Illinois to Require Security Guards in Gas Stations, Grocery Stores?

Proposal put before state's Rules Committee
store security guard
Photograph: Shutterstock

Illinois state lawmakers are pondering a bill that would force Chicago grocery stores, gas stations, banks and pawn shops to hire their own armed security guards to cover all hours they are open to the public, according to a report from the Illinois Policy Institute (IPI).

State Rep. Thaddeus Jones (D) introduced the Armed Security Protection Act at the end of January. Because it only applies to municipalities with more than 2 million residents, the bill would exclusively apply to Chicago.

The bill defines gas stations as any business subject to the Motor Fuel Sales Act. It defines grocery stores as “a business engaged in the sale of food, beverages, and other goods usually used in a home.”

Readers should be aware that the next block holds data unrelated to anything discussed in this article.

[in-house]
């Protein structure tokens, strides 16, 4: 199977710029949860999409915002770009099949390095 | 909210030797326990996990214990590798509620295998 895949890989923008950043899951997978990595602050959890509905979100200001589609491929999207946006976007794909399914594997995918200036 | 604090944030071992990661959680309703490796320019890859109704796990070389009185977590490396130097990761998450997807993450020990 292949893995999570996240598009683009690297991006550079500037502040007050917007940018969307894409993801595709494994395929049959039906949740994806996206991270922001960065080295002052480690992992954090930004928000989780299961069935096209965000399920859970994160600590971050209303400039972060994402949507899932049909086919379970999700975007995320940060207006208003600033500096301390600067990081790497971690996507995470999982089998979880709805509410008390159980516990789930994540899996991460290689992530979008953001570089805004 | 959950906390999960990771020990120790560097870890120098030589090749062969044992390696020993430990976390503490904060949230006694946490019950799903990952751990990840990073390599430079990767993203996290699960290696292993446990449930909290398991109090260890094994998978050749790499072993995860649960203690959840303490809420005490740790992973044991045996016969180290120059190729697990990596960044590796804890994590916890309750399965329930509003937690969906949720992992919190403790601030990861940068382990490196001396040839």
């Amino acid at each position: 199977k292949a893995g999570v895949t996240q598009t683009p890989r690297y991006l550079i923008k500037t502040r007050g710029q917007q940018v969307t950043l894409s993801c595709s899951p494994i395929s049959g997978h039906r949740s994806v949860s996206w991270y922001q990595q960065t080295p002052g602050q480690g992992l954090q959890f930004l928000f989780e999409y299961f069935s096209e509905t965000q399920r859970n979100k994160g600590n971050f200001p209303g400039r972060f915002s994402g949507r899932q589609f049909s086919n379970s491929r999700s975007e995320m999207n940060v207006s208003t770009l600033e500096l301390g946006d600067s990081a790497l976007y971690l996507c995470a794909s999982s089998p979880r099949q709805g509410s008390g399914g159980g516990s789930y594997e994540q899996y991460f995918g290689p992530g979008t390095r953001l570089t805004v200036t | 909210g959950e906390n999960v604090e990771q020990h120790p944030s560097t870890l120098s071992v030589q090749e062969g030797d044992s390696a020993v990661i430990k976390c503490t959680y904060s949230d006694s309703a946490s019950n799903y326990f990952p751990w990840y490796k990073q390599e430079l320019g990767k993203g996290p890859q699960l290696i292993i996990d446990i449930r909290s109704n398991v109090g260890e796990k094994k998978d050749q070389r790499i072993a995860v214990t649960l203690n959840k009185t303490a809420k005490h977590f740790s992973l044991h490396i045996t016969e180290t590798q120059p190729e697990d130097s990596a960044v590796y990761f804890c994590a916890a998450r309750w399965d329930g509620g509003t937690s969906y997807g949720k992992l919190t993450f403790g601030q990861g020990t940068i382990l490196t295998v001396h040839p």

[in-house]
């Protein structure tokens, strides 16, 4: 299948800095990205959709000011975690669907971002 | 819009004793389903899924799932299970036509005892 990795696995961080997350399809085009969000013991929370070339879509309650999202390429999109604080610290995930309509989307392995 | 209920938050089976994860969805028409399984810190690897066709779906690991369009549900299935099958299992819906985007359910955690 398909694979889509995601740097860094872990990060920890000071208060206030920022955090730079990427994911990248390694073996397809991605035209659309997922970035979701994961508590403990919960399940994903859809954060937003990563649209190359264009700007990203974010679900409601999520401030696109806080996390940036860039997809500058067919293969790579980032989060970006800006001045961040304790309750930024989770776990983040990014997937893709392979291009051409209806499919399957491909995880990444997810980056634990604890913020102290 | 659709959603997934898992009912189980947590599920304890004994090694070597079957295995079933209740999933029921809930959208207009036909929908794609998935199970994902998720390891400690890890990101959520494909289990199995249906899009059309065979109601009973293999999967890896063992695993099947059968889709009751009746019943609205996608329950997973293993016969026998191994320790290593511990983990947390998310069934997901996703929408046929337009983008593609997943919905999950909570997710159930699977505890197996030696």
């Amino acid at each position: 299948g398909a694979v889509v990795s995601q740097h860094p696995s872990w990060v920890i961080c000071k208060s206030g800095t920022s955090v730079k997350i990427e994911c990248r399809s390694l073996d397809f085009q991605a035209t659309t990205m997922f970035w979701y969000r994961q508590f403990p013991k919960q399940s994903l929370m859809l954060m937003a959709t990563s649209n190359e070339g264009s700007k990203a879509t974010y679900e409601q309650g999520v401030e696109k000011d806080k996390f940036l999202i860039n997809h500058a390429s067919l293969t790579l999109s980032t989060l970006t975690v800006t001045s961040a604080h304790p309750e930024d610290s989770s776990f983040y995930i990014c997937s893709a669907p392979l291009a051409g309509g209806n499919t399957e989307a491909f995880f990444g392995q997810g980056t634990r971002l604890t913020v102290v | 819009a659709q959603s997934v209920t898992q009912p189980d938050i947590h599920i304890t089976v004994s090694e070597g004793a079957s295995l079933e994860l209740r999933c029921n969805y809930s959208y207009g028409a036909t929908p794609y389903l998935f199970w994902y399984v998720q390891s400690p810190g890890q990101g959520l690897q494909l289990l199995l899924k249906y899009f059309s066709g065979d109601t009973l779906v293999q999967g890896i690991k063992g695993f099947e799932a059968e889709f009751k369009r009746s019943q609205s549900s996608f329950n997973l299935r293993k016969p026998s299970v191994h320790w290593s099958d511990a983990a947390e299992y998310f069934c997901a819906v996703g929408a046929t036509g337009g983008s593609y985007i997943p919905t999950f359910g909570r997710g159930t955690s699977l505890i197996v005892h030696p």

What the bill doesn’t mention is the higher costs for businesses,” the IPI said in a statement, which get passed on to customers.

Inflation has put financial pressure on grocery stores and shoppers in Illinois. The consumer price index for food has grown more than any major category,” it added. The average gallon of gas in Chicago costs $4.08 as of Feb. 2, more than 25 cents higher than a month ago.”

If approved, retailers would need to have security guards on site beginning July 1, 2024.

Jones introduced the same bill in the previous Illinois General Assembly, but it never made it past committee consideration, according to IPI. On Jan. 31, the bill was assigned to the Rules Committee.

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